My previous posts on this issue include:

“Your husband has a right to expect regular sex”

More on husbands and their ‘entitlement’ to sex

Rape and marriage

Rape in marriage

Which bring me to this, the latest instalment in a series I’m tempted to subtitle “when the fuck are people going to understand that rape is rape is rape no matter what (if any) relationship, marital or otherwise, the perpetrator and victim/survivor have with each other.

Once again I’ve gone through the list of search terms that have brought people to this blog in the last 12 months and selected all those that relate to ‘coerced sex’ (rape), ‘forced sex’ (rape), ‘sex while sleeping’ (rape), and rape, either within marriage or some other ‘intimate partner relationship’.

You can see the full list here – Full List of Search Terms

This time round though I’m taking a slightly different, more gendered approach, because while I was going through the list of search terms I noticed that while in most cases it’s impossible to work out who’s actually seeking the information – perpetrators, survivors, academics, people who may just be interested in the subject – in plenty of other cases it’s pretty clear who’s been asking Google for help. So I’ve broken some of the list down further into ‘his‘ search terms and ‘hers‘.

And yes, before I get pulled up on it, I do realise that with equal marriage now being a thing, just because someone has typed ‘my husband did x‘ into a search engine does not automatically mean it was a wife or indeed a woman doing the typing. Statistically speaking though the chances are it was, and so that’s what I’m going with.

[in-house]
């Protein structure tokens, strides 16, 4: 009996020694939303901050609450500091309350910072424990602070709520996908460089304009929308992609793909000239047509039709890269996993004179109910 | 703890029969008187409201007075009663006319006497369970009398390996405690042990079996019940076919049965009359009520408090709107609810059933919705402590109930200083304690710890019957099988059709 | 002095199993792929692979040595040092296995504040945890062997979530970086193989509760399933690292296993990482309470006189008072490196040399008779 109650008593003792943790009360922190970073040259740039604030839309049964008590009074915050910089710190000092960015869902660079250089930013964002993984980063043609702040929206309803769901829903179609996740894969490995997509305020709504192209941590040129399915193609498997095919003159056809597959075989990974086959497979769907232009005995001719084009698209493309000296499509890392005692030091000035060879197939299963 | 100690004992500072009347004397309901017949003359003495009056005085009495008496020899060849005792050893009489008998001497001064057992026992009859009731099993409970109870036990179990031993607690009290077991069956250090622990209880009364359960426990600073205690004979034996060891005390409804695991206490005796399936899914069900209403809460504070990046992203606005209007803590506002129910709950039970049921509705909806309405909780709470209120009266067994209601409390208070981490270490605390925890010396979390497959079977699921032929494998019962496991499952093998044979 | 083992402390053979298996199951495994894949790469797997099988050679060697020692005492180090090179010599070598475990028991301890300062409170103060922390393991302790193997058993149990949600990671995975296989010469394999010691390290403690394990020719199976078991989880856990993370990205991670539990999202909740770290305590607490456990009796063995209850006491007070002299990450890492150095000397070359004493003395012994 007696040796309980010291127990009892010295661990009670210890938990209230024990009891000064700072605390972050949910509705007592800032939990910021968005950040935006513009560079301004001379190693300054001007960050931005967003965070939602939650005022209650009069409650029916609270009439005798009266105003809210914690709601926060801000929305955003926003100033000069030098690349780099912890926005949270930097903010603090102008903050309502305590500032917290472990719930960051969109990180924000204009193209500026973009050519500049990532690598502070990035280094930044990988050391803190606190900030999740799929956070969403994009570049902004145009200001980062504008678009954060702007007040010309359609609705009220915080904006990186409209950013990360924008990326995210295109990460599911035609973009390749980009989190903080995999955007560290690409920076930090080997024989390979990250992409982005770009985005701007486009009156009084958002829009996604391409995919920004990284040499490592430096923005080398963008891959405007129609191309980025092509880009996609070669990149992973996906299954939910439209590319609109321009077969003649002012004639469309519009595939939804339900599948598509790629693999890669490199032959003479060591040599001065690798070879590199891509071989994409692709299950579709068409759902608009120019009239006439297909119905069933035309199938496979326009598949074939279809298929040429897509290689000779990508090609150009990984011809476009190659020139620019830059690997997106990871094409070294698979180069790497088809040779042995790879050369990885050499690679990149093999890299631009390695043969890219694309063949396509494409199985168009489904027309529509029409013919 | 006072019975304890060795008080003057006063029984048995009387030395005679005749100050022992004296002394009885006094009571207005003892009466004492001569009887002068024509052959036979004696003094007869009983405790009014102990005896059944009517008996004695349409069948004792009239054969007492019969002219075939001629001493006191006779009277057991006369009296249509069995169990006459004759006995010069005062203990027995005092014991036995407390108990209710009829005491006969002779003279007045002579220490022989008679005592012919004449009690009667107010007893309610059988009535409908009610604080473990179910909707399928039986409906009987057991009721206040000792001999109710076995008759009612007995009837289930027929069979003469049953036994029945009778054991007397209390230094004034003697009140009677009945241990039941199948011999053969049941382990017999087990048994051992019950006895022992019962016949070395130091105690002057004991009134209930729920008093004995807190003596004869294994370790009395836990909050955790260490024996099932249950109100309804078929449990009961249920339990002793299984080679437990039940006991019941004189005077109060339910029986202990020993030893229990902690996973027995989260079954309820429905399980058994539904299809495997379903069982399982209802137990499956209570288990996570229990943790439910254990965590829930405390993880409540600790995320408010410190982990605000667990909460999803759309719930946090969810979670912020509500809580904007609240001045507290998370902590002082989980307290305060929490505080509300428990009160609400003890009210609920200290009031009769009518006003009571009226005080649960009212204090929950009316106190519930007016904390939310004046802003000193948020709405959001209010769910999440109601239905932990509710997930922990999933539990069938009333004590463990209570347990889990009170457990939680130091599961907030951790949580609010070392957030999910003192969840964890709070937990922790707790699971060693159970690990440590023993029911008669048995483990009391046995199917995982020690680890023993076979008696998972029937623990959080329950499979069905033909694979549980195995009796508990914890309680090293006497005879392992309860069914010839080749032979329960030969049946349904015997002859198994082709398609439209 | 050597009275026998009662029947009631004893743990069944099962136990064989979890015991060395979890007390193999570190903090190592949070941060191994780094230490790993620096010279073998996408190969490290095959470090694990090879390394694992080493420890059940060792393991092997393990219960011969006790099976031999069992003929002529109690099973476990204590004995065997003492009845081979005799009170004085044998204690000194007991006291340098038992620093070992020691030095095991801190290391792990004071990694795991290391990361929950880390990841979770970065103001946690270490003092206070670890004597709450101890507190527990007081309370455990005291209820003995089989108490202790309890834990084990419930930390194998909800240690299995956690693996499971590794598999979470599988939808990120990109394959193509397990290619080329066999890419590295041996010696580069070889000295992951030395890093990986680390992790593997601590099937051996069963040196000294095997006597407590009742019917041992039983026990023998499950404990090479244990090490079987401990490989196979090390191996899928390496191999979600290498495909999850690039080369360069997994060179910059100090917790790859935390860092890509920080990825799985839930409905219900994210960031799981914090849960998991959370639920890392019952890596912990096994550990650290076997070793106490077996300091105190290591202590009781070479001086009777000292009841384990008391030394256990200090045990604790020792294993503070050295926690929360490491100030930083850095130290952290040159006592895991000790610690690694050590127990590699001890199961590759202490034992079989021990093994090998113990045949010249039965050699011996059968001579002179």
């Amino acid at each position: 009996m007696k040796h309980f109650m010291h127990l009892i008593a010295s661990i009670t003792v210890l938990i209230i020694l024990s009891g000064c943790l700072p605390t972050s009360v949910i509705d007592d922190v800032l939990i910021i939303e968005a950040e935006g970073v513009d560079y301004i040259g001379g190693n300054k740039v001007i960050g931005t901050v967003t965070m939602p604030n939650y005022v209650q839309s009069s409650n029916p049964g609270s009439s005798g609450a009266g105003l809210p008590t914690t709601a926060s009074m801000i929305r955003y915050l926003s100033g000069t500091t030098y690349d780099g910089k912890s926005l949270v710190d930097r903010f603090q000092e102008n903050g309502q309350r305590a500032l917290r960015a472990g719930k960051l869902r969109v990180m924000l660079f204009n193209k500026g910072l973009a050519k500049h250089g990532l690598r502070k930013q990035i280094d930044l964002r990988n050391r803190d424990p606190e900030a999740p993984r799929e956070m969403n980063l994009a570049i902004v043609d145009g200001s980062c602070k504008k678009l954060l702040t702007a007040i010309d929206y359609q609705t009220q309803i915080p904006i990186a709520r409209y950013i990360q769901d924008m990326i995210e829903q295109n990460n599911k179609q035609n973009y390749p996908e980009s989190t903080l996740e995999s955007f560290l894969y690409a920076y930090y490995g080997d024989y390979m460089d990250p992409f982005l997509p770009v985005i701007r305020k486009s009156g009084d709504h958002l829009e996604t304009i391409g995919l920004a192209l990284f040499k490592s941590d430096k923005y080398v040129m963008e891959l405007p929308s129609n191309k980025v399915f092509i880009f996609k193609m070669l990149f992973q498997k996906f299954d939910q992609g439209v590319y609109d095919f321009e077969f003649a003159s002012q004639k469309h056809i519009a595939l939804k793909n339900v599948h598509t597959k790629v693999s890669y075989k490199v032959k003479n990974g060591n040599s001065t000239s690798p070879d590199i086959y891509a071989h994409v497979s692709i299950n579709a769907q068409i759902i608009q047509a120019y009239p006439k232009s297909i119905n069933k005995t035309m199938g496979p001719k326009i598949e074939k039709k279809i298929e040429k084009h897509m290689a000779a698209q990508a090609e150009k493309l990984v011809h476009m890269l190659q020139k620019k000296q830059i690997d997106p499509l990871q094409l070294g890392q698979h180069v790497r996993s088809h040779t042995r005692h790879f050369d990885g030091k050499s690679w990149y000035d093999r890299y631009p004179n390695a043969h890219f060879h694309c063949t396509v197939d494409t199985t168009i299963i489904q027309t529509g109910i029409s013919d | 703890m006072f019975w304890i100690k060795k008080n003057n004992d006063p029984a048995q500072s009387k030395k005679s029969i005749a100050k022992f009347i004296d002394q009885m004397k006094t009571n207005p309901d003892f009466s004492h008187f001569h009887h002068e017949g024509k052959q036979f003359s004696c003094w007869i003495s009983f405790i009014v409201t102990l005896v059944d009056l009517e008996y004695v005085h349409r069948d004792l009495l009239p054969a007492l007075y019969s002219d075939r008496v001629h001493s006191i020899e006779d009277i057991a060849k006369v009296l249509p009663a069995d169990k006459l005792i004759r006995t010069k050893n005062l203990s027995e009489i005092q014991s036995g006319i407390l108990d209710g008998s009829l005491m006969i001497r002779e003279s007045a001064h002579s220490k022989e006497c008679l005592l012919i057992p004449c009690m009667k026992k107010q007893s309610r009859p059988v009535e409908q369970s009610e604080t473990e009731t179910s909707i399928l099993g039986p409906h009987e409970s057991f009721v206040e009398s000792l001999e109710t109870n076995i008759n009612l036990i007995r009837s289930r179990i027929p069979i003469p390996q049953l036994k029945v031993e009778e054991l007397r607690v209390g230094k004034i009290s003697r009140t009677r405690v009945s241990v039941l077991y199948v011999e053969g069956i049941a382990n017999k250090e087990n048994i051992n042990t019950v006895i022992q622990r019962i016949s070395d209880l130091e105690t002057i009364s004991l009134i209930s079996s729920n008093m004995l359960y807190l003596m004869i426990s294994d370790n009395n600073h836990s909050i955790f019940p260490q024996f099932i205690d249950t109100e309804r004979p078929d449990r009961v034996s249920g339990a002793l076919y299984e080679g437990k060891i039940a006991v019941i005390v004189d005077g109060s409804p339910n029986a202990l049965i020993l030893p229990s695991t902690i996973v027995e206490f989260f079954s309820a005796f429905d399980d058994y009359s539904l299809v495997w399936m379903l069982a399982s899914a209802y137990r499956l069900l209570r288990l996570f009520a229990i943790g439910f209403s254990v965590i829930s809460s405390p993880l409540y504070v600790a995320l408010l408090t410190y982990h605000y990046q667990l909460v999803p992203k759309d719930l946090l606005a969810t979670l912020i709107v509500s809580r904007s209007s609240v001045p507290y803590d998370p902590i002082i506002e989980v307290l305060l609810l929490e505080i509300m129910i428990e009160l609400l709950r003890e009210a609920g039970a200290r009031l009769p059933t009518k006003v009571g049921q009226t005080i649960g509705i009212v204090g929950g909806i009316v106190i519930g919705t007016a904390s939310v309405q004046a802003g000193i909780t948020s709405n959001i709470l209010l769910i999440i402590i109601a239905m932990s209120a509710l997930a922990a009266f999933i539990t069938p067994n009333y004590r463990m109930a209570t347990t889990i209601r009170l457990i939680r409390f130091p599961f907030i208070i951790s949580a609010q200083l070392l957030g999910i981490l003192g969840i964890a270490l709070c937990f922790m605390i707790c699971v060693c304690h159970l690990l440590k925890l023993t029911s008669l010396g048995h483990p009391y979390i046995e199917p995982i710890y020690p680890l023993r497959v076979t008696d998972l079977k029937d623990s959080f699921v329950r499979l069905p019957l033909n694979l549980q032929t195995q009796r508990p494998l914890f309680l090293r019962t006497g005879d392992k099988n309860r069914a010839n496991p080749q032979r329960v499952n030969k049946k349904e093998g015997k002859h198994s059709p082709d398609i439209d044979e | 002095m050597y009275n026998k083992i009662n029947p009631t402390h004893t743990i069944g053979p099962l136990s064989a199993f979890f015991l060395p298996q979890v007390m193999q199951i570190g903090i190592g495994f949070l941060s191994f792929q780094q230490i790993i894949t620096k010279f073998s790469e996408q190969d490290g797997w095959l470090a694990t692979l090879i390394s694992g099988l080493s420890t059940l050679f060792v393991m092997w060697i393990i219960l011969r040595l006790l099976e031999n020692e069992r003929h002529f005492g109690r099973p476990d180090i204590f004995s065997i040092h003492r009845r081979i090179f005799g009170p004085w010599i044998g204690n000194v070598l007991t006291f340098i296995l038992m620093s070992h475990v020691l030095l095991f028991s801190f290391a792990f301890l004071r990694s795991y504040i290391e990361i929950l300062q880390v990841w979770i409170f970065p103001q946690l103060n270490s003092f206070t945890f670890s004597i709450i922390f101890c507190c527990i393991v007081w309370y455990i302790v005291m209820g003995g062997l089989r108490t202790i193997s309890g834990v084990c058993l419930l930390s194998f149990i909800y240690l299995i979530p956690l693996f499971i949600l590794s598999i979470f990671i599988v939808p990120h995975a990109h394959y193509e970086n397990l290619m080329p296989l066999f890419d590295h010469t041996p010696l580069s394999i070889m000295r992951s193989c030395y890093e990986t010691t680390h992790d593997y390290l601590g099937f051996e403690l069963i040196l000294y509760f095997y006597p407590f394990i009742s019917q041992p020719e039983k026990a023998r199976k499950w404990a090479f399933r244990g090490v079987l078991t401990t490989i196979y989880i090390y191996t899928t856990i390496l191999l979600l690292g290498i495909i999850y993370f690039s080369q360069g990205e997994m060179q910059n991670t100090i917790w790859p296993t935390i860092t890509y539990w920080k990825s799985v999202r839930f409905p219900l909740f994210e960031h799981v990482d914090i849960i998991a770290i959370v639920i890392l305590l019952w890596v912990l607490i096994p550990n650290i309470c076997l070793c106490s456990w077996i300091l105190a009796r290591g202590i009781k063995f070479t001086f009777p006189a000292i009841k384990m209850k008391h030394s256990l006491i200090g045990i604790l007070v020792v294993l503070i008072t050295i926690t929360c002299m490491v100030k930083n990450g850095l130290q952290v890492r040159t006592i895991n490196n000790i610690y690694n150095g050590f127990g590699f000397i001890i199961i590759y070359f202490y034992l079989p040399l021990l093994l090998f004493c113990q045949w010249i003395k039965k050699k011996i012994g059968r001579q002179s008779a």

First off then here’s ‘his‘ list of search terms relating to marital rape:

  • when is it ok to expect sex with my wife
  • cant i demand sex from my wife
  • should i force wife to have sex
  • should i forced my wife to have sex
  • how to force my wife to have sex
  • i forced myself on my wife
  • i forced my wife to have sex
  • i m horny but my wife is not interested in sex …. so i use to have sex forcefully
  • if i want sex with my wife i should be able to just take it as and when i please even if she gets hurt or says no, it’s my right!
  • how to rape my wife
  • i want to rape my wife
  • i rape my wife all the time

Notice the absence of any sense of remorse in those….

And now here’s ‘her‘ list:

  • my husband is too sexually demanding
  • my husband hassles me for sex
  • husband pressured me sexually
  • husband pesters me for sex
  • husband pesters me about sex
  • my husband pressures me to have sex
  • why does my husband feel entitled to demand sex
  • my husband has sex with me when i am sleeping
  • my husband raped me
  • husband raped me
  • my husband expects sex
  • my husband sexually assaulted me after i took a sleeping pill
  • having sex with husband feels like rape
  • my husband has sex with me while i sleep
  • when my husband tries to have sex with me i feel violated
  • husband has sex with me while i am sleeping
  • my husband rapes me
  • does my husband have the right to have sex with me whenever he wants
  • why does my husband beat and rape me?
  • husband had sex with me while i sleep
  • my husband penetrates me when i am asleep
  • my husband demands sex all the time
  • husband expects sex when i dont want it
  • husband pressures me into sex
  • my husband penetrates me while i sleep
  • my husband said he had marital rites and raped me
  • husband hit me then raped me
  • should i feel violated when my boyfriend has sex with me while i’m sleeping
  • my husband makes me have sex even when i say no
  • my husband forces me to have sex
  • husband has sex while im sleeping